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How do gramophones works?

by 1832vin
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1832vin
#1
Jan26-14, 07:35 AM
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from what i see, only the vinyl disc is giving energy to the Gramophone; so how does it has a gain in amplitude?
does the shape has anything to do with it, cuz i notice the same thing with shells
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jtbell
#2
Jan26-14, 08:13 AM
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Quote Quote by 1832vin View Post
how does it has a gain in amplitude?
That's what the electronics attached to the turntable are for: the phono preamplifier and the power amplifier in particular. The signal that comes out of the phono cartridge itself (stylus and magnetic coil) is very weak.
voko
#3
Jan26-14, 08:57 AM
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The original Gramophone, as per US patent 564586, used copper disks for reproduction. The stylus was mechanically connected to a diaphragm, that would vibrate and thus emit sound. The energy was stored in the spring, that rotated the disk and forced the stylus to undulate. The spring had to be wound manually.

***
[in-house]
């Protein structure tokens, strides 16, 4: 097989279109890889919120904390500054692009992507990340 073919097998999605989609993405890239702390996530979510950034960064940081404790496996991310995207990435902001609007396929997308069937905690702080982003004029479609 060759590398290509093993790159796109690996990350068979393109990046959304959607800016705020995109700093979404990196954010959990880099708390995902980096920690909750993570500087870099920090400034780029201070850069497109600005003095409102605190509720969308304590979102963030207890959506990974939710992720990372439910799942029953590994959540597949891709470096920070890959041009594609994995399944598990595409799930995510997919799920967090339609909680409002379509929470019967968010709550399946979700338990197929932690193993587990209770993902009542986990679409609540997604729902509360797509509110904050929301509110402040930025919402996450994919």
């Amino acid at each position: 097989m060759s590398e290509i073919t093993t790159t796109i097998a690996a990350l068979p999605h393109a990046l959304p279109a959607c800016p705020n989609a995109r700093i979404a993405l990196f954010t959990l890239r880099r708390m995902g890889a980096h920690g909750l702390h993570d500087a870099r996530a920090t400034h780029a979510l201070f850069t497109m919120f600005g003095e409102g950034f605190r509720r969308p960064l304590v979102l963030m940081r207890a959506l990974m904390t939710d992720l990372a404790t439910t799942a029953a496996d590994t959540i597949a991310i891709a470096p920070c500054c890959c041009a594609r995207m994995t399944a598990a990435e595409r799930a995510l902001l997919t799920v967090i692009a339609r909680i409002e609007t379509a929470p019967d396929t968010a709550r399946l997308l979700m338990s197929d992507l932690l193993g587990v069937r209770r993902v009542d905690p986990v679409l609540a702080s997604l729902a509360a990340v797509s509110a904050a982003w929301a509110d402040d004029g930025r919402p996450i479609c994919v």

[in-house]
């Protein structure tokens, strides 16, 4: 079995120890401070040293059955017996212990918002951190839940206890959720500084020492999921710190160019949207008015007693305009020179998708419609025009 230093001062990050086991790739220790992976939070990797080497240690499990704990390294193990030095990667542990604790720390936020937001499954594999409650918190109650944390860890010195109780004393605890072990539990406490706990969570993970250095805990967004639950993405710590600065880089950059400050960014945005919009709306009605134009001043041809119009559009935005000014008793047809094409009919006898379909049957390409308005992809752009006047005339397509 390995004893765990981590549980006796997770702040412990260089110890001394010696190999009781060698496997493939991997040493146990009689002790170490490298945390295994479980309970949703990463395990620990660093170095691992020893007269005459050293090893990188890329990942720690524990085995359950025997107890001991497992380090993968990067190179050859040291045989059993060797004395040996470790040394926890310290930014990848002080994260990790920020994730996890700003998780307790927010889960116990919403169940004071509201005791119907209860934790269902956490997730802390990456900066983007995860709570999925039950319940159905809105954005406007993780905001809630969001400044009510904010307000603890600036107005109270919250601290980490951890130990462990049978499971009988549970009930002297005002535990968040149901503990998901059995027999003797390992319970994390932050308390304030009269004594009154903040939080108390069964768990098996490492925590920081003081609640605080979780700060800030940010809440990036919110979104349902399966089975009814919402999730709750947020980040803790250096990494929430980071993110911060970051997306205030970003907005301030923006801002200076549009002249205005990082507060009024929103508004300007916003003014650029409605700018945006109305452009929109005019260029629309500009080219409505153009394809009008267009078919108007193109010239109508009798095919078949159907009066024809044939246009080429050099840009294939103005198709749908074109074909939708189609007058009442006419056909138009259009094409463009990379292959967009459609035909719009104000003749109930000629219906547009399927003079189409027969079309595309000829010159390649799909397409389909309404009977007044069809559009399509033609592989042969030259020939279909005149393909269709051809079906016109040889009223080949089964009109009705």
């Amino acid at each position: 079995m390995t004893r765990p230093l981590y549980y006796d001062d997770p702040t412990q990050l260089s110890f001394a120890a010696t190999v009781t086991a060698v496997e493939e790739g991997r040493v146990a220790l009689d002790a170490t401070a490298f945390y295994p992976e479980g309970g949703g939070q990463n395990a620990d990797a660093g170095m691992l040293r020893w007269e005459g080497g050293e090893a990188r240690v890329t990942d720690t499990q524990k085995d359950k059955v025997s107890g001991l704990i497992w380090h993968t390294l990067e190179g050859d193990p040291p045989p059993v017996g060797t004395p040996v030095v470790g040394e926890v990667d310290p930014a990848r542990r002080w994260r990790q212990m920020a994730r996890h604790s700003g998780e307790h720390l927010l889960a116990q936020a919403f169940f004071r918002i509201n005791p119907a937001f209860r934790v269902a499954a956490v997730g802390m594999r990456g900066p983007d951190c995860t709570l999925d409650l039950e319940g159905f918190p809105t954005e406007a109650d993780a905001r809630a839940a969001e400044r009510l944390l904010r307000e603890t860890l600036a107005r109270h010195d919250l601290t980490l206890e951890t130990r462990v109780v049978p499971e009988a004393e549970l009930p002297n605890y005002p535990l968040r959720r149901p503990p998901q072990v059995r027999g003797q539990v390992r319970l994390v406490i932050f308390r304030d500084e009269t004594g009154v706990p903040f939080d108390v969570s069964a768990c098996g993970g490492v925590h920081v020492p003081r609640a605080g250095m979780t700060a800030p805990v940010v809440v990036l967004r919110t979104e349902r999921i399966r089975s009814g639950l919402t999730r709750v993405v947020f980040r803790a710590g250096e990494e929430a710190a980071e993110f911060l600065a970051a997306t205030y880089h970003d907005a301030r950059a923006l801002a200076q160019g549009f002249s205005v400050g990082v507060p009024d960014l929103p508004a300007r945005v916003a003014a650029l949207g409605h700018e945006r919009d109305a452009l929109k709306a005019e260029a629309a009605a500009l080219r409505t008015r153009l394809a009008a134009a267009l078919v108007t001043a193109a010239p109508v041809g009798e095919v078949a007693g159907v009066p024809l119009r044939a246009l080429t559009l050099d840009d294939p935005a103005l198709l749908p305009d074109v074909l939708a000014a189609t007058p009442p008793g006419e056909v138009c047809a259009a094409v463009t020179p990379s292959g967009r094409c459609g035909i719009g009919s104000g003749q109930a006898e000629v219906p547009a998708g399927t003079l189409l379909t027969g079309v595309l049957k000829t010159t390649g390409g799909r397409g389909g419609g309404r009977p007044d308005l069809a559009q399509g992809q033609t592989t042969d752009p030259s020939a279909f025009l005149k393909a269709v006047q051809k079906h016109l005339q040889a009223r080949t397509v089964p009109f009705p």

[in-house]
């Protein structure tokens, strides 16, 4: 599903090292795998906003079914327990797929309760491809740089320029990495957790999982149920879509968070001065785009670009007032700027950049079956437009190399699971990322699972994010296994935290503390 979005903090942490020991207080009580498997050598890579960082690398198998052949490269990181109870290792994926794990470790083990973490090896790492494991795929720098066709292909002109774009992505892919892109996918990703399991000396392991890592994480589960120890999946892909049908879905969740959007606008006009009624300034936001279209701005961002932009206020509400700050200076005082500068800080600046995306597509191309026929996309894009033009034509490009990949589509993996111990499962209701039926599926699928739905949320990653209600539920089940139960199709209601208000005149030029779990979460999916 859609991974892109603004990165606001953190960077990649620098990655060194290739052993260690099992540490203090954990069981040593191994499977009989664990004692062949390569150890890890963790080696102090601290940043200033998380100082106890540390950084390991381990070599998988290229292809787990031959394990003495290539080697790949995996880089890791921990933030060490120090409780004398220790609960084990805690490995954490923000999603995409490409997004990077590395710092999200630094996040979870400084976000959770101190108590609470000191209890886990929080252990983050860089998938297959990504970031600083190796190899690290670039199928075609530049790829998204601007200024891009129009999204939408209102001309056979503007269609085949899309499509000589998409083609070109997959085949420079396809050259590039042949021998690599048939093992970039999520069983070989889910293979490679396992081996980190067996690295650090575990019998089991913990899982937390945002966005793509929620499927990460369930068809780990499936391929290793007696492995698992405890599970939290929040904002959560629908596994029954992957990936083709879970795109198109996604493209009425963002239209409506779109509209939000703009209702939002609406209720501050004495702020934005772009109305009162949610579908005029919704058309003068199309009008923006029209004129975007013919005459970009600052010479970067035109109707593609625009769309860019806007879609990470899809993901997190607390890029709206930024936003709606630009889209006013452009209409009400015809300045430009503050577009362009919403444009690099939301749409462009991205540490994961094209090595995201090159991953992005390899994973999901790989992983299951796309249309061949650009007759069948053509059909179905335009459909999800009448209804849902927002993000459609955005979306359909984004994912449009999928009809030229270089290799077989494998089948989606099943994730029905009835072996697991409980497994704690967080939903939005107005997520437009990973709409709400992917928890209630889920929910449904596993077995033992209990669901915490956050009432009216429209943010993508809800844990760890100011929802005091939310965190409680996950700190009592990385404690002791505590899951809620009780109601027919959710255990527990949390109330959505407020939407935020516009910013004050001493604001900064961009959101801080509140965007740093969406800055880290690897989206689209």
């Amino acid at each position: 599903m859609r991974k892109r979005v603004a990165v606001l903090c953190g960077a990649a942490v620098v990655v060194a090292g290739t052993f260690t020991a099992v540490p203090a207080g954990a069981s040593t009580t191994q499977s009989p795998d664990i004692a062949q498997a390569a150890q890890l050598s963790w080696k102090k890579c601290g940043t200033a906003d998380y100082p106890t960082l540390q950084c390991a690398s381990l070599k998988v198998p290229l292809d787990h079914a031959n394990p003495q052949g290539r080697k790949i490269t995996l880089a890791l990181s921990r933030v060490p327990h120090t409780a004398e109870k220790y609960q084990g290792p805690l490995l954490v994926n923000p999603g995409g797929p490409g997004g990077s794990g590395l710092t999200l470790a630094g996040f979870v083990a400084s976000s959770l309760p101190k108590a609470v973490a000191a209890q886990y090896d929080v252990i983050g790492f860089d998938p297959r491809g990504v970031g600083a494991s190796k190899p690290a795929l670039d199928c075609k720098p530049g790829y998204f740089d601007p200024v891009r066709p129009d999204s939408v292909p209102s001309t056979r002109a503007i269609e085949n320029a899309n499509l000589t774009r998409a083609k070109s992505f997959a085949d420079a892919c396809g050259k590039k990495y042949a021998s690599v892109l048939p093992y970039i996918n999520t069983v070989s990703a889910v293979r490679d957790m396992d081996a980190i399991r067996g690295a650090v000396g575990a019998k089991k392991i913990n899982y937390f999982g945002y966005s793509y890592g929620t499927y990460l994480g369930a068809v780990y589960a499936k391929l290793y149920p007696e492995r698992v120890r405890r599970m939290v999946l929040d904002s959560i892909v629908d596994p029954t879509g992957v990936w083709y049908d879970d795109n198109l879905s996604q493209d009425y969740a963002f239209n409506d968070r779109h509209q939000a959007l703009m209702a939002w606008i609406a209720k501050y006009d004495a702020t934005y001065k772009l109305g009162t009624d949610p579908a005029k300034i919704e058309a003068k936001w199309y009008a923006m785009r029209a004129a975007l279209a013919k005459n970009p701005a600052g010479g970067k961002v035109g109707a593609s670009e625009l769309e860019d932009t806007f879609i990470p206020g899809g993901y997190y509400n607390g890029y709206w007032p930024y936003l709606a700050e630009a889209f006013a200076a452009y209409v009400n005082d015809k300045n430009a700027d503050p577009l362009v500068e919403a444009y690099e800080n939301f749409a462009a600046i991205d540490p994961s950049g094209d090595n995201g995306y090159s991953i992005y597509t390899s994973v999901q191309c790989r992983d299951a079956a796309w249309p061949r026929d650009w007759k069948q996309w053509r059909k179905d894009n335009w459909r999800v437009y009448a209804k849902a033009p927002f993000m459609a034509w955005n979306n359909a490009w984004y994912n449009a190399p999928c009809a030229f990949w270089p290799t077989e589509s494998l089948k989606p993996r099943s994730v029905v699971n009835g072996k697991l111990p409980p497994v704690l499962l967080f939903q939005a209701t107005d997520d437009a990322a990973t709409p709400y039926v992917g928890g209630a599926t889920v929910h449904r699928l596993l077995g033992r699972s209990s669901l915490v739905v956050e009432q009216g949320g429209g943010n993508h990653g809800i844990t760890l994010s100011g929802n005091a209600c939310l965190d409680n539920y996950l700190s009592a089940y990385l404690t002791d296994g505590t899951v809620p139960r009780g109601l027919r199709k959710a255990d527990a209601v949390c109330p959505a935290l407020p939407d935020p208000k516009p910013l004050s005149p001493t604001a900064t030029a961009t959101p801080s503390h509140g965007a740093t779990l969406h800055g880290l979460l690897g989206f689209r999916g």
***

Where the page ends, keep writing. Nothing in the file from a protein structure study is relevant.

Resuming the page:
256bits
#4
Jan26-14, 09:52 AM
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How do gramophones works?

If you are inquiring about the early sound reproduction machines, such as the one featured in the famous picture of a dog looking into the horn of a phonpgraph, where there is no electrical amplification, then what is being used to amplify the acoustics is horn technology. You might be familiar with megaphones used by cheerleaders and those long horn type tubes used at soccor games - I forget the name of those things, and the bullhorn used at public address systems. Even the high frequency speaker or tweeter uses horn technology ( as does the woofer but there the absence of a noticible horn is the main feature )
The horn works by acoustic impedance matching. The sound reproduced at the narrow end is limited to a small area which gives a high impedance ( ie higher pressure ) for the reproduction. And as the sound moves through the horn it spreads out, and the wave pressure drops. If you remove the horn assembly and just try to listen to the needle scratching the surface, you will get an idea of why impedance matching is important.


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